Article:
Apr 11, 2019


Shooting The 3 is an exclusive SportsbyBrooks.com feature in which a sports media figure fields three questions posed by SbB.

Today’s sports media figure is SPORTSBUSINESS JOURNAL reporter John Ourand.

John Ourand of SportsBusiness Journal

John Ourand of SportsBusiness Journal

Ourand is the gold standard of sports business reporters and is one of the most-read and influential journalists in the sports media industry.

His daily and weekly reporting – which emanates from a variety of platforms and includes a newly-launched newsletter – is consumed by virtually every top sports media executive connected to the business of commercial spectator sports.

Ourand, who has been pushing out relevant, oft-breaking sports media and business news with maddening consistency since he joined SportsBusiness Journal in 2006, focuses much of his current reporting on the most important sector in the sports business industry: live sports broadcast rights.

SbB Question #1:

Cash-rich Apple is launching a new streaming service that includes original programming. What is the chance that Apple will bolster that service by acquiring the broadcast rights to high-profile sporting events? To this point, what has prevented Apple and other tech goliaths like Amazon, Google and Facebook from aggressively pursuing such rights?

John Ourand:

I am skeptical that these digital companies will bid serious money during the next period of sports media negotiations. They may wind up with a small package here or there. But it seems unlikely that something like “Monday Night Football” or NHL playoff games will move exclusively to a digital company.

Apple and Netflix executives have been open about their lack of desire to bid on sports rights. Facebook pared back its MLB deal this year. Google has not been particularly active so far.

The wild card is Amazon, which already has an NFL deal, some interesting international deals and deep pockets. 

My guess is that any digital company that really wants to be involved with sports will partner with a network to get it done.

Or, because these companies are big enough, they could simply buy an existing network.

Word is that Apple executives had talked internally about buying Disney a few years ago — talks that went nowhere. But such a deal would have given Apple ownership of ESPN and instantly made them a serious player in sports media.

SbB Question #2:

Considering the rise of legalized sports gambling and the fact that a sports media outlet has never made such reporting a point of emphasis, do you think there is a market for a sports media outlet that relies mostly on reporting breaking sports news?

John Ourand:

Sports TV stations have moved away from breaking sports news because there is too much competition from iPhones, etc. Nobody waits for the highlight or sports news on TV anymore when they can call them up almost instantly.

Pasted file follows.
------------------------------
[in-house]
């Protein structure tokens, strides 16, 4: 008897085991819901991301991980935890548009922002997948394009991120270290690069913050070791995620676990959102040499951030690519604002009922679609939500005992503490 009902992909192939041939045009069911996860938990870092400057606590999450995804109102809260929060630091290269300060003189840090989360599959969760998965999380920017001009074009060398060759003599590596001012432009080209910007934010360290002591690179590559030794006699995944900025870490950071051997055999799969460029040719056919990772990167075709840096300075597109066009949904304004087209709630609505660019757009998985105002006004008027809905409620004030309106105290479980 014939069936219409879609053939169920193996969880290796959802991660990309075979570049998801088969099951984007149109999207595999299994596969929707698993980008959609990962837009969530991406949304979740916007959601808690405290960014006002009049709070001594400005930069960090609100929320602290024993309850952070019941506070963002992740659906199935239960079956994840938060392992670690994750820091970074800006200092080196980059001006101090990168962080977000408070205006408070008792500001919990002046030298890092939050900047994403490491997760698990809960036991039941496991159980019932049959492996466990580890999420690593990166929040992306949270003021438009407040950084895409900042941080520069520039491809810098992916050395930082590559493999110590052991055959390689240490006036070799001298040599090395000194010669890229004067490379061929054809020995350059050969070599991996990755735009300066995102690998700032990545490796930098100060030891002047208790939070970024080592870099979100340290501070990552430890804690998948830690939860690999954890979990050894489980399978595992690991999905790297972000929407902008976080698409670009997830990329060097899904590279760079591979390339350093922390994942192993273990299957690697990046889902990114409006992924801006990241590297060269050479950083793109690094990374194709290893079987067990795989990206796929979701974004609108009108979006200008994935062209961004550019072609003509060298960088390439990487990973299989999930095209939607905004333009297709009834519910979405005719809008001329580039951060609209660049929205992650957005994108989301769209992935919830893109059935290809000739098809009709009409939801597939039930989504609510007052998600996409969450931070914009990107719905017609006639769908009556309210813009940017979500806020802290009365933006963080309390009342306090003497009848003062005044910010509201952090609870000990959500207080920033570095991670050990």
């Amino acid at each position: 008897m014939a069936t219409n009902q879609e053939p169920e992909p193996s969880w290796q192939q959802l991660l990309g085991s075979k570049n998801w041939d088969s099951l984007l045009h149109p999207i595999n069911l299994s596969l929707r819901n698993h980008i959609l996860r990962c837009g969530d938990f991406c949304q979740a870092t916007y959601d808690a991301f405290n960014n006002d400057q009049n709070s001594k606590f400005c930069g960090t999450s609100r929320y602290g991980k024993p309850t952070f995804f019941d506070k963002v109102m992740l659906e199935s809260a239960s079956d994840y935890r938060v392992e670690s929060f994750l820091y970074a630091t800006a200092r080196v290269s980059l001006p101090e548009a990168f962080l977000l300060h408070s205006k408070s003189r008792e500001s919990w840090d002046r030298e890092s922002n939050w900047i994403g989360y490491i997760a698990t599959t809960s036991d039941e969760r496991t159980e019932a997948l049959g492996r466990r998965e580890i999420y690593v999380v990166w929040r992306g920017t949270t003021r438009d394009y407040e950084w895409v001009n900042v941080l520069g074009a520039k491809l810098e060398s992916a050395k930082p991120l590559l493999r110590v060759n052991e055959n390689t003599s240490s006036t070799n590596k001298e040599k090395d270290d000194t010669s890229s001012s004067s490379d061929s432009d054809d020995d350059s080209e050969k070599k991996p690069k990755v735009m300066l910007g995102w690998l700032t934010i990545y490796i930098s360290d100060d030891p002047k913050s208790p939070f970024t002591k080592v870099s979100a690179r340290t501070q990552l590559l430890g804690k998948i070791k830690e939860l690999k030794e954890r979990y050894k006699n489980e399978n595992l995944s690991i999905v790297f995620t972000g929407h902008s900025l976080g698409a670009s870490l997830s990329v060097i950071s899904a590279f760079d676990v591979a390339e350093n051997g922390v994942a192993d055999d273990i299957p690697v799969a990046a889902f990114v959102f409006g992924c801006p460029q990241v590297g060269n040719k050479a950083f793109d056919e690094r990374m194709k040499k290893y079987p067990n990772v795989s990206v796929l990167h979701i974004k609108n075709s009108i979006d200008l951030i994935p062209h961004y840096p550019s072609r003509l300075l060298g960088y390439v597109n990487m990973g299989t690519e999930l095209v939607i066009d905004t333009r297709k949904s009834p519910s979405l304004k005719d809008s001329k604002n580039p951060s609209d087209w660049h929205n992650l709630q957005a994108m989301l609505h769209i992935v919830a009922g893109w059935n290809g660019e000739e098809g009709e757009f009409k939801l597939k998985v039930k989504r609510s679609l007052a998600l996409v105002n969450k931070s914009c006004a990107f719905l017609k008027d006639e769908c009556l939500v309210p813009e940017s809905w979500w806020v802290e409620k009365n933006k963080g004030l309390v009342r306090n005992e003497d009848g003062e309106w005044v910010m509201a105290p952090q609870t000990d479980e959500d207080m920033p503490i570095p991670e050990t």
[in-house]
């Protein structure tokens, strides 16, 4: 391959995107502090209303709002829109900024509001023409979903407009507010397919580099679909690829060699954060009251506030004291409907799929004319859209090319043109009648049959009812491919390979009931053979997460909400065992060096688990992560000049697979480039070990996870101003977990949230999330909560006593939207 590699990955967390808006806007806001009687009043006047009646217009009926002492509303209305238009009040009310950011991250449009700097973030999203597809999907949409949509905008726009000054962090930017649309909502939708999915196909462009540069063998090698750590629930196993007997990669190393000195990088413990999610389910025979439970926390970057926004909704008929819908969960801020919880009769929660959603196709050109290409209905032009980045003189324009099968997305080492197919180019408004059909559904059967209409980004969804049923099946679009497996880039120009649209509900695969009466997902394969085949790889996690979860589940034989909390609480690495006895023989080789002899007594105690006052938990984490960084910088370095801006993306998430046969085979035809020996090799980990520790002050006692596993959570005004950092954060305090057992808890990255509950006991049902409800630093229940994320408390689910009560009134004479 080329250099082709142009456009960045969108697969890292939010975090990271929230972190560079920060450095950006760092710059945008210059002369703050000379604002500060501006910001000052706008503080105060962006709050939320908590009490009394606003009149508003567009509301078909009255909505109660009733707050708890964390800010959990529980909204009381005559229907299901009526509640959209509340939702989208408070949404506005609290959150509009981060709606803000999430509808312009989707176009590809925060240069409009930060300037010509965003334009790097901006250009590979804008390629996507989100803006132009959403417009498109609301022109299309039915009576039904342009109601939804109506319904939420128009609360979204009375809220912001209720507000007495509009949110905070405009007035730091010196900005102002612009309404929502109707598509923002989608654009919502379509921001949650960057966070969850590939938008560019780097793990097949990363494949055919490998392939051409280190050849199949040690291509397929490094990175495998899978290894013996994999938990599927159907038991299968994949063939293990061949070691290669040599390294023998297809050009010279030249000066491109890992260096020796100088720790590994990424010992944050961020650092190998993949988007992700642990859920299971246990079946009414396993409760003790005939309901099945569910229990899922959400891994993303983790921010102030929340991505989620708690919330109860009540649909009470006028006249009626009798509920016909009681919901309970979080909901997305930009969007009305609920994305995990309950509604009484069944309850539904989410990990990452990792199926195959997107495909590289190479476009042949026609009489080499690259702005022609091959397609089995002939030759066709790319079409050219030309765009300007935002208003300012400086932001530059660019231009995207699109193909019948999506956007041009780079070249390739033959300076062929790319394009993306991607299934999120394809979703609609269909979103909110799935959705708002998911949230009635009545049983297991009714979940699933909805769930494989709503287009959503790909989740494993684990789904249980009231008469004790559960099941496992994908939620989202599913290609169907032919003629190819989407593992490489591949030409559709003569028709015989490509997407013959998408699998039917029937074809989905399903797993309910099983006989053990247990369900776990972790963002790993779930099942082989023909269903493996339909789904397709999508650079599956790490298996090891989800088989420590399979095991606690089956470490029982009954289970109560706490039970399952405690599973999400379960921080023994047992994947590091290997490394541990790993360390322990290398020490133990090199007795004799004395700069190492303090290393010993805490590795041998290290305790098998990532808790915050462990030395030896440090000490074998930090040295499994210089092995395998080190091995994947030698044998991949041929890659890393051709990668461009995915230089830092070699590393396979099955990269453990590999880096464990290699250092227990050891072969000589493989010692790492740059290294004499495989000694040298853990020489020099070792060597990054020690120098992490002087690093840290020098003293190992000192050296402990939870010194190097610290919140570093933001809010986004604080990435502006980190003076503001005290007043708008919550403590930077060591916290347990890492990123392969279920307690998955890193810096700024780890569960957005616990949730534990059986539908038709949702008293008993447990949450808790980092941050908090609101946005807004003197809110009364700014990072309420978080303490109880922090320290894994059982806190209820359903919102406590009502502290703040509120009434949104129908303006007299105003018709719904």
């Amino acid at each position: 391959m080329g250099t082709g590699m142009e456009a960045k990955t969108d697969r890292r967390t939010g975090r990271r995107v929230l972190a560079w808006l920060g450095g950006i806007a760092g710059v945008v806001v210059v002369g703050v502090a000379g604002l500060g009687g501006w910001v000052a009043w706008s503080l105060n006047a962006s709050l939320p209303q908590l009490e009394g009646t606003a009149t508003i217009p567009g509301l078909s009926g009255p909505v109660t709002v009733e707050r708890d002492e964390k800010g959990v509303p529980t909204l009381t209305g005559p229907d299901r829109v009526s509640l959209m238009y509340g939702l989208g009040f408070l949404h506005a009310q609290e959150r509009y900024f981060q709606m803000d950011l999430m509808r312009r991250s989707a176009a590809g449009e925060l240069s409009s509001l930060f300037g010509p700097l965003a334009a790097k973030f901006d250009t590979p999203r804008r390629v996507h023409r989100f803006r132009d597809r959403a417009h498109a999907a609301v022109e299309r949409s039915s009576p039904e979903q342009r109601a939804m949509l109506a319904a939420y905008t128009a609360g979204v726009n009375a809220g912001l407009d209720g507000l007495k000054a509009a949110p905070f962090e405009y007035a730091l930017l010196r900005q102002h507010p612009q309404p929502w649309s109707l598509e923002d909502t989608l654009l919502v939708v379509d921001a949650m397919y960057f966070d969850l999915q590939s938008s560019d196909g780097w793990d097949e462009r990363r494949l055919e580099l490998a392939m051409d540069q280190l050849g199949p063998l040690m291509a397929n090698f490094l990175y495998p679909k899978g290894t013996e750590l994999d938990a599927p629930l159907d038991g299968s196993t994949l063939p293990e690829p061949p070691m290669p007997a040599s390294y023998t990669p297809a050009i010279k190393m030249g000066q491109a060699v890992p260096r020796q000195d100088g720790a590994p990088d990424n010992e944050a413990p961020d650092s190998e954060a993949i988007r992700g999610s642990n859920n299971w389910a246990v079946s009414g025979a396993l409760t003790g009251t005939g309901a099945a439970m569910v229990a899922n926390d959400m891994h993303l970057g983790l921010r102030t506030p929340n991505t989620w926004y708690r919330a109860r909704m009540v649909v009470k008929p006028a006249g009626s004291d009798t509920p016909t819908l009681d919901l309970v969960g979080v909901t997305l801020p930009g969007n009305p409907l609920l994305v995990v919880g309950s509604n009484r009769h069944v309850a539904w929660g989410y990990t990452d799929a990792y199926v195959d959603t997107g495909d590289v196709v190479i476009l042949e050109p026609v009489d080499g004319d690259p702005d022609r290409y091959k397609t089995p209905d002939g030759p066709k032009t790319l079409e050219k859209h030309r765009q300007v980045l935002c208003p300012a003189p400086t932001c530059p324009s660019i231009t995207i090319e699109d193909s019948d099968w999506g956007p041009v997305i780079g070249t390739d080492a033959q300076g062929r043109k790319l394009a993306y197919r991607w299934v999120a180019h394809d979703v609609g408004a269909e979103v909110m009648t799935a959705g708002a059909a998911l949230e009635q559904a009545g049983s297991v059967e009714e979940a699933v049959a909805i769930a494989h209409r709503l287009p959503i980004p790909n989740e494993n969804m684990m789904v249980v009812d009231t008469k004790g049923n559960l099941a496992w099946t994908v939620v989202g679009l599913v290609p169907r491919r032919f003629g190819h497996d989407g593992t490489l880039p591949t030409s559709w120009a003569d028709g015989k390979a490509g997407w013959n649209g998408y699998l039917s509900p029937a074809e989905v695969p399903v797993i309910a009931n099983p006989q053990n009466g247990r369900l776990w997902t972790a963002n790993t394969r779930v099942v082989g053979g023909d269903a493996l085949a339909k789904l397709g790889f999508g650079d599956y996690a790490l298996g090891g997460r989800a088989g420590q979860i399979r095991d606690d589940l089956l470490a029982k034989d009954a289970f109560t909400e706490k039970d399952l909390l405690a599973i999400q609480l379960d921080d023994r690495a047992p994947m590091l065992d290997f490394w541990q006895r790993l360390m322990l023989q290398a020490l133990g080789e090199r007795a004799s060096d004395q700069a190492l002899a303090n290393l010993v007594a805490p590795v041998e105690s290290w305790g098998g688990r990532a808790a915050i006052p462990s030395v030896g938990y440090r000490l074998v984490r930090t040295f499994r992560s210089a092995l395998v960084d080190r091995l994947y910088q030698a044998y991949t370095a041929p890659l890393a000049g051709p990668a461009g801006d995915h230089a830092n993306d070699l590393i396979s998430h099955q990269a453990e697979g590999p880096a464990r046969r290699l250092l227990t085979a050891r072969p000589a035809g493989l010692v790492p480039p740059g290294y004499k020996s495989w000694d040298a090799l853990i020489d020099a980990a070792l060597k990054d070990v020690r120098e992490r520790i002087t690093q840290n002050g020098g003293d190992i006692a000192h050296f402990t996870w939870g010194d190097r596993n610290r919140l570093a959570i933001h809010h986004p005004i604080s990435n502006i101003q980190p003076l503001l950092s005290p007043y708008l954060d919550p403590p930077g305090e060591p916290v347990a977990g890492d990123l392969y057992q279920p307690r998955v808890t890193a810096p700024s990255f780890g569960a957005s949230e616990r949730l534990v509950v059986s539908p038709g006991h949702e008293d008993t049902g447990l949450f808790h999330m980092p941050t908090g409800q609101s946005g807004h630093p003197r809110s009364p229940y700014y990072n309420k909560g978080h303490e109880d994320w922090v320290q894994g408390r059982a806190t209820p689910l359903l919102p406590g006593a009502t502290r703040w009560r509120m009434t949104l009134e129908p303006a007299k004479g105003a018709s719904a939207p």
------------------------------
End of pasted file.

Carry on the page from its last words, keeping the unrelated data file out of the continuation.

I view gambling programming the same way. I find it difficult to believe that hardcore gamblers will watch a gambling show on ESPN or Fox. That’s how networks are treating gambling-related shows today.

For the most part, they are producing studio shows with big personalities geared toward the casual or non-bettors. Gambling programming will evolve. But I don’t expect mainstream TV networks to start producing gambling shows that attracts a hard-core betting audience.

SbB Question #3:

What impact does an announcing team have when it comes to the actual ratings and bottom line revenue of a live sports broadcast?

John Ourand:

Game announcers have zero impact on ratings.

That’s not just my opinion. It’s the opinion of virtually every sports media executive I’ve contacted.

There is a small list of announcers — John Madden and Tony Romo are two — who will keep viewers tuned into games longer. But I’ve never seen any evidence that people pick games to watch based on the announcer.

On the other hand, people are more apt to turn off the TV if they are not invested in the teams and the announcers are not so good, which means that networks can’t go cheap when hiring for the booth.

SbB BONUS Question:

What is DAZN’s long-term content strategy in the United States – and who is the individual(s) behind it?

John Ourand:

DAZN’s long-term strategy is to expand global markets — it already has a healthy business in Germany, Italy, Japan. In the United States, DAZN is content to wait until it can bid on big-time sports rights, then they will aggressively try to convince leagues to sell streaming rights to the pay service.

John Skipper, who is running DAZN signed a 3 year/$300 million deal for an MLB whiparound show.

At an SBJ conference earlier this month, he said that deal was “pretty clearly intended to send a signal that we’re interested in the major sports in this country. They don’t happen to have their live events available, but we basically hung up a sign for that show.”